During the company's earnings call, Apple CEO Tim Cook dismissed the idea of mixing a notebook with something like the iPad's touch screen.
If you were holding your breath for Apple to release a MacBook-iPad hybrid device, it might be time to get some oxygen.
During Apple's second quarter earnings call this afternoon, Apple CEO Tim Cook knocked the idea -- which was brought up by an analyst asking about Microsoft's Windows 8 -- calling such convergence a "compromise" to the end user.
"Anything can be forced to converge, but the problem is that products are about tradeoffs, and you begin to make tradeoffs to the point where what you have left doesn't please anyone," Cook said. "You can converge a toaster and a refrigerator, but those things are probably not going be pleasing to the user."
The unequivocal dismissal comes on the heels of Apple selling nearly 47 million iOS devices during its second fiscal quarter, compared to 4 million Macs, which was lower than what Wall Street analysts expected. The two platforms run on different operating systems, which Apple has seemingly shown little interest in combining into one. Nonetheless, its upcoming Mountain Lion release for the Mac brings another handful of iOS applications and features over to the Mac.
The statements also follow Microsoft announcing its Release Preview of Windows 8 for the first week of June. That OS, which is Microsoft's follow-up to Windows 7, combines traditional Windows with a touch screen interface dubbed "Metro." Microsoft has not yet announced a solid date for the release, though it's likely to come after Apple's, which the company today said would arrive in "late summer."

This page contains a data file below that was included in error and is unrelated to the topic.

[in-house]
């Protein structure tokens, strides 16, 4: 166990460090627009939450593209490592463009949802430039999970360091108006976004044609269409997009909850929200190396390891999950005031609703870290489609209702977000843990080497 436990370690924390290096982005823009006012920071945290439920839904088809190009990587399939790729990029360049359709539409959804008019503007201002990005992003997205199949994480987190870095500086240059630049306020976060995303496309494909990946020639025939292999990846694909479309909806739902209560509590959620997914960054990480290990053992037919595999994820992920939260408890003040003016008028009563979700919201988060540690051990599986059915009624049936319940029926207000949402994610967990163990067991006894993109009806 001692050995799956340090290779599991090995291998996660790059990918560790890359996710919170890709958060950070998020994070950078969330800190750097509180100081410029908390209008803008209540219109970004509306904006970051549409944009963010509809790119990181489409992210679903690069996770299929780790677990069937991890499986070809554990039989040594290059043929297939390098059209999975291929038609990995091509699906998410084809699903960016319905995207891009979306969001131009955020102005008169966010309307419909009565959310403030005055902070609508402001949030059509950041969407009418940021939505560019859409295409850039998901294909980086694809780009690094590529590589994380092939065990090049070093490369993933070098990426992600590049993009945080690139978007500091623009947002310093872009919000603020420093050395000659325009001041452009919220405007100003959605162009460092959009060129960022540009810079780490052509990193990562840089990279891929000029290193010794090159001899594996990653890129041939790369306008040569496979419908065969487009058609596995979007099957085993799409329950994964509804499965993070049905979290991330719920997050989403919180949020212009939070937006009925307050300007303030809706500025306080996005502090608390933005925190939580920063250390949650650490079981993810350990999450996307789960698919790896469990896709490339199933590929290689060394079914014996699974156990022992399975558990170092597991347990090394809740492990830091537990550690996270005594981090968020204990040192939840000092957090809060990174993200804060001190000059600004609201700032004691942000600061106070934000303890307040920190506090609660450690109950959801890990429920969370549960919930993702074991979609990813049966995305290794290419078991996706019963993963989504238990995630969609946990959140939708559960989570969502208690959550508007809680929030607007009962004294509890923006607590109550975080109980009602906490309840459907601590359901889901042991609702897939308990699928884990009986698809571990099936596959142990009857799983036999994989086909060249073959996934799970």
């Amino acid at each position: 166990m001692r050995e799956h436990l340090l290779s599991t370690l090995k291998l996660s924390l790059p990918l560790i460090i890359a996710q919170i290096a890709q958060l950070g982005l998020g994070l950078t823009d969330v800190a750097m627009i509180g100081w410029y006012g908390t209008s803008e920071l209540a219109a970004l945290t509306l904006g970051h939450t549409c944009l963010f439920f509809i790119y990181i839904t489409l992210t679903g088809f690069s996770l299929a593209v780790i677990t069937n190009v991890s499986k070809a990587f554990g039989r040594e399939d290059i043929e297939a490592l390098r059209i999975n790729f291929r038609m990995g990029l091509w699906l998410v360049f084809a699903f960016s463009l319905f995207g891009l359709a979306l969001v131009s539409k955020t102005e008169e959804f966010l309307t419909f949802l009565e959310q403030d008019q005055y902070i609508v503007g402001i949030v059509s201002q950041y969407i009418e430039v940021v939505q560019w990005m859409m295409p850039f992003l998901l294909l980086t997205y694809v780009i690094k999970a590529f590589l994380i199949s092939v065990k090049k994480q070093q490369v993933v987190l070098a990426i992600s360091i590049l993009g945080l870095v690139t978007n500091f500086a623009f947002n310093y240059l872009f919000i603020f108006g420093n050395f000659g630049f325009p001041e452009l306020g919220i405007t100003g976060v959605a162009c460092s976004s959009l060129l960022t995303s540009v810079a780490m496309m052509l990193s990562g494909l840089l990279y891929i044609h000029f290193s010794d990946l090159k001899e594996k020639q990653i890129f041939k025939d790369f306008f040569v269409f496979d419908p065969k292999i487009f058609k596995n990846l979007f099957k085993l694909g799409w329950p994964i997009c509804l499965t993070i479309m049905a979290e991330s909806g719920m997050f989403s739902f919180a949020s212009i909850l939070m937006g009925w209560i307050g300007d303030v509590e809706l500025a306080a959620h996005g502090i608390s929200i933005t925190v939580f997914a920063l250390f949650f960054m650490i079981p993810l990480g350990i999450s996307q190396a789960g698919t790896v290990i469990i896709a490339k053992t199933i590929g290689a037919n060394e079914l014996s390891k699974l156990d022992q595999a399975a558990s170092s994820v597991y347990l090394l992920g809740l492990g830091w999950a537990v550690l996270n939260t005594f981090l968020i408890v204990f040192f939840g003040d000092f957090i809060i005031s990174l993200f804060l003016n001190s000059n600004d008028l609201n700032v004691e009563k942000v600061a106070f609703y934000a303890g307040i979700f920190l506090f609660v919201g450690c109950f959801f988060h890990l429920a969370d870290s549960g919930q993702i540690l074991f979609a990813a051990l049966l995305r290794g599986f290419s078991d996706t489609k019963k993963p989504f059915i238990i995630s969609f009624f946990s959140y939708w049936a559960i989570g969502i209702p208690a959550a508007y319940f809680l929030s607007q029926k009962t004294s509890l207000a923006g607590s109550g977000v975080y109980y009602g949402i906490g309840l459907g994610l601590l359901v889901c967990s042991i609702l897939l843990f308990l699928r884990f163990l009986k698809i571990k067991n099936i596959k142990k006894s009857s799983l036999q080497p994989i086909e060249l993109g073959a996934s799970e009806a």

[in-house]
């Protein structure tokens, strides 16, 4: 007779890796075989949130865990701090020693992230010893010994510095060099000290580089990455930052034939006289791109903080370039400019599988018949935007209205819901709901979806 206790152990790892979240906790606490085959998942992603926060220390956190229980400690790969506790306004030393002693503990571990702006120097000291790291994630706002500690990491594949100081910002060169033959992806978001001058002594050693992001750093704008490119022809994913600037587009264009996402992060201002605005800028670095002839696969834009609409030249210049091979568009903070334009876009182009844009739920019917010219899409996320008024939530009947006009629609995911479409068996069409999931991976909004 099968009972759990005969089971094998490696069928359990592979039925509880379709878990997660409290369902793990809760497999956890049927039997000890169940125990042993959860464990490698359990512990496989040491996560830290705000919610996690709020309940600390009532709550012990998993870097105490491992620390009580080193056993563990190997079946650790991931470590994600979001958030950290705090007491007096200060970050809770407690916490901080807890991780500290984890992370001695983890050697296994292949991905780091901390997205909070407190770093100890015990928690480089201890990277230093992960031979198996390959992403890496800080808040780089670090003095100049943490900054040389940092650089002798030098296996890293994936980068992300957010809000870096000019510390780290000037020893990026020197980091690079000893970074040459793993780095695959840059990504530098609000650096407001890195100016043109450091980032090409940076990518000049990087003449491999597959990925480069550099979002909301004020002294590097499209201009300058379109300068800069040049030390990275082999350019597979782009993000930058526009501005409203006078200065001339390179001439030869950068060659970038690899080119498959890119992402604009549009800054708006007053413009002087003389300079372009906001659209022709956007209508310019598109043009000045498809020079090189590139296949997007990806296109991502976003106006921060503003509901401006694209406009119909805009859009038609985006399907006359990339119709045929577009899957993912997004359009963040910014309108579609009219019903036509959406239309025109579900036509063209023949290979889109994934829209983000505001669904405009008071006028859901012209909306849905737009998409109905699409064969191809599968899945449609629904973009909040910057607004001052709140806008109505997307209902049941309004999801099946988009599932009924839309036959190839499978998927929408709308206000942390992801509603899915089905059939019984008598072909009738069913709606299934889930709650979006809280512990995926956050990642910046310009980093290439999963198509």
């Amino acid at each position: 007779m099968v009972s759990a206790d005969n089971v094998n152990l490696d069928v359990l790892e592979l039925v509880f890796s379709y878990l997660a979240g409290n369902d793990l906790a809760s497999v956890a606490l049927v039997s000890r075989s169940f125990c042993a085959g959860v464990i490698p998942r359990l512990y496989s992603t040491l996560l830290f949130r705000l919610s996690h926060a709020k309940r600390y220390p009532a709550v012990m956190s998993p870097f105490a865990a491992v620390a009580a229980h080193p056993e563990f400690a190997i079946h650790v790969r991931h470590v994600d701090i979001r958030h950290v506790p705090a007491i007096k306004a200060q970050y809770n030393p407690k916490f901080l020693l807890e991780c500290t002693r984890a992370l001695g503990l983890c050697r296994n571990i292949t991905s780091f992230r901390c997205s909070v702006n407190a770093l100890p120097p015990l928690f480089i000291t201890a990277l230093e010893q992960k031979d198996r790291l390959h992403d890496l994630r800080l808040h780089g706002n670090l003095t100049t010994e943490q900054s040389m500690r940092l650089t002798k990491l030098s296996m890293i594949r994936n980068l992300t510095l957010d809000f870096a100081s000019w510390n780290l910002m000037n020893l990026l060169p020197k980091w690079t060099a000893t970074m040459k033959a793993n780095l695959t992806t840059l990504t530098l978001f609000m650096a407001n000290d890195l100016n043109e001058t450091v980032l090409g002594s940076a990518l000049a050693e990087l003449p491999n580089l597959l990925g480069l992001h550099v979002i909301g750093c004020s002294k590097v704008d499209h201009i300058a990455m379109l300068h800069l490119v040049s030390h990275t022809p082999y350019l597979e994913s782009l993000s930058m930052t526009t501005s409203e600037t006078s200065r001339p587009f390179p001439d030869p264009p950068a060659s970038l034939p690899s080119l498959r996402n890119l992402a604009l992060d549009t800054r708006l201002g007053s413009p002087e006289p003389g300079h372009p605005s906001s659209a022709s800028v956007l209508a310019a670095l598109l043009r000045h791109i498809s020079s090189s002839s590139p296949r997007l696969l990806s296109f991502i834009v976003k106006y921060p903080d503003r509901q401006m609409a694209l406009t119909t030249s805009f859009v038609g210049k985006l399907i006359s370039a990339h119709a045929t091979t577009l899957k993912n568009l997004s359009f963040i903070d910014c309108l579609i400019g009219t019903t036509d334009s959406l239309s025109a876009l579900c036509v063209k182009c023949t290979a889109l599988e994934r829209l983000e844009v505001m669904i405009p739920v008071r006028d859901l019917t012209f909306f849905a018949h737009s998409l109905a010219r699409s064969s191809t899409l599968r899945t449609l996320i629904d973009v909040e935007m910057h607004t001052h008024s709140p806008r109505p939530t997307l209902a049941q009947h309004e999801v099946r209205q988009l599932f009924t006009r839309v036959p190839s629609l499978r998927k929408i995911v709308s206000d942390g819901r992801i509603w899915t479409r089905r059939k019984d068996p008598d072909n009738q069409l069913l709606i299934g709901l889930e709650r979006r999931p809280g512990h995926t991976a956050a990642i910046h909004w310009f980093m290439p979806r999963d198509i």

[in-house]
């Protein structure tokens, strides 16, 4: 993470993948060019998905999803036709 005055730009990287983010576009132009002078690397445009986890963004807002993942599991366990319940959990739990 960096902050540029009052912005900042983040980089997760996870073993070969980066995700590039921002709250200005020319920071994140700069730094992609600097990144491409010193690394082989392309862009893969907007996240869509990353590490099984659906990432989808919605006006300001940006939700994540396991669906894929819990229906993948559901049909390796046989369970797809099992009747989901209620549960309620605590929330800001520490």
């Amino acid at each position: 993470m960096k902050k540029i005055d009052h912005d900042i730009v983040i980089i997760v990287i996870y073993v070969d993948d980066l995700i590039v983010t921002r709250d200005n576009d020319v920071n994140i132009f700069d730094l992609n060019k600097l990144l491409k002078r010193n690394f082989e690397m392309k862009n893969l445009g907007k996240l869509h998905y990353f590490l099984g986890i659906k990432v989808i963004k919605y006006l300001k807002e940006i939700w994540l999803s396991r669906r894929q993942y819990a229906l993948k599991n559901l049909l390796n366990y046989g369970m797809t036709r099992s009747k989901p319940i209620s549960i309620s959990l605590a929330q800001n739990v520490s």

This is not the first time Cook's dismissed the idea of adding touch features to Macs. In an interview with The Wall Street Journal in February, Cook called desktop computing unintuitive.
"Other people have tried that with desktops, and I think to say it hasn't caught traction is probably an understatement of the year," Cook said. "Take the desktop thing. You're parked further away from your desktop, assuming it has any kind of size at all, and it's, you know, you should draw your own conclusion, but this kind of reach for me isn't a terribly intuitive thing."
Cook followed in the footsteps of his predecessor Steve Jobs, who also lambasted the idea as "ergonomically terrible."
"We've done tons of user testing on this, and it turns out it doesn't work," Jobs said while introducing the company's second-generation MacBook Air in 2010. "Touch surfaces don't want to be vertical."